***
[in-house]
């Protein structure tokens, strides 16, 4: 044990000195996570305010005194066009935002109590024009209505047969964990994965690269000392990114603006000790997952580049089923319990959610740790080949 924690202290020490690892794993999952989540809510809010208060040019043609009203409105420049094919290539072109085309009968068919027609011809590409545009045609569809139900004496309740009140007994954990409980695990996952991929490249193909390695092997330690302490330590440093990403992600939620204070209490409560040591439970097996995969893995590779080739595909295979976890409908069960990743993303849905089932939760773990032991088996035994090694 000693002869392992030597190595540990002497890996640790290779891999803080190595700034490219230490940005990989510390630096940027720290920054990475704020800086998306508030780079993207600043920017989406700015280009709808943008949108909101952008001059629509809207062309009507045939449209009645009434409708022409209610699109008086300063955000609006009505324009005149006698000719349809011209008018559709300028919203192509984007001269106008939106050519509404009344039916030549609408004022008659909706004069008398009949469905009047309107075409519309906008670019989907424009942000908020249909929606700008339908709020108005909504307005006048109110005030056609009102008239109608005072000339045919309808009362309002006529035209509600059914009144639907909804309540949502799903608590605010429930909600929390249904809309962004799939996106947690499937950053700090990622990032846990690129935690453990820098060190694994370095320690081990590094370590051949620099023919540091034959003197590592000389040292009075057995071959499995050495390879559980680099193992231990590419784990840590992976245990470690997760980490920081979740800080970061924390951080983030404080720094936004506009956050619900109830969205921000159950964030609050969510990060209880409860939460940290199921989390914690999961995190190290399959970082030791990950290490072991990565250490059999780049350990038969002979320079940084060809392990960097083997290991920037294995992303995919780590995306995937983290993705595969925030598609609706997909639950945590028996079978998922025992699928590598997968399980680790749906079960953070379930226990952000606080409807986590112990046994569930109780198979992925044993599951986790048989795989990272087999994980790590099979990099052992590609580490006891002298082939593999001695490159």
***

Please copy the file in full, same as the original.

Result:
[in-house]
């Protein structure tokens, strides 16, 4: 044990000195996570305010005194066009935002109590024009209505047969964990994965690269000392990114603006000790997952580049089923319990959610740790080949 924690202290020490690892794993999952989540809510809010208060040019043609009203409105420049094919290539072109085309009968068919027609011809590409545009045609569809139900004496309740009140007994954990409980695990996952991929490249193909390695092997330690302490330590440093990403992600939620204070209490409560040591439970097996995969893995590779080739595909295979976890409908069960990743993303849905089932939760773990032991088996035994090694 000693002869392992030597190595540990002497890996640790290779891999803080190595700034490219230490940005990989510390630096940027720290920054990475704020800086998306508030780079993207600043920017989406700015280009709808943008949108909101952008001059629509809207062309009507045939449209009645009434409708022409209610699109008086300063955000609006009505324009005149006698000719349809011209008018559709300028919203192509984007001269106008939106050519509404009344039916030549609408004022008659909706004069008398009949469905009047309107075409519309906008670019989907424009942000908020249909929606700008339908709020108005909504307005006048109110005030056609009102008239109608005072000339045919309808009362309002006529035209509600059914009144639907909804309540949502799903608590605010429930909600929390249904809309962004799939996106947690499937950053700090990622990032846990690129935690453990820098060190694994370095320690081990590094370590051949620099023919540091034959003197590592000389040292009075057995071959499995050495390879559980680099193992231990590419784990840590992976245990470690997760980490920081979740800080970061924390951080983030404080720094936004506009956050619900109830969205921000159950964030609050969510990060209880409860939460940290199921989390914690999961995190190290399959970082030791990950290490072991990565250490059999780049350990038969002979320079940084060809392990960097083997290991920037294995992303995919780590995306995937983290993705595969925030598609609706997909639950945590028996079978998922025992699928590598997968399980680790749906079960953070379930226990952000606080409807986590112990046994569930109780198979992925044993599951986790048989795989990272087999994980790590099979990099052992590609580490006891002298082939593999001695490159």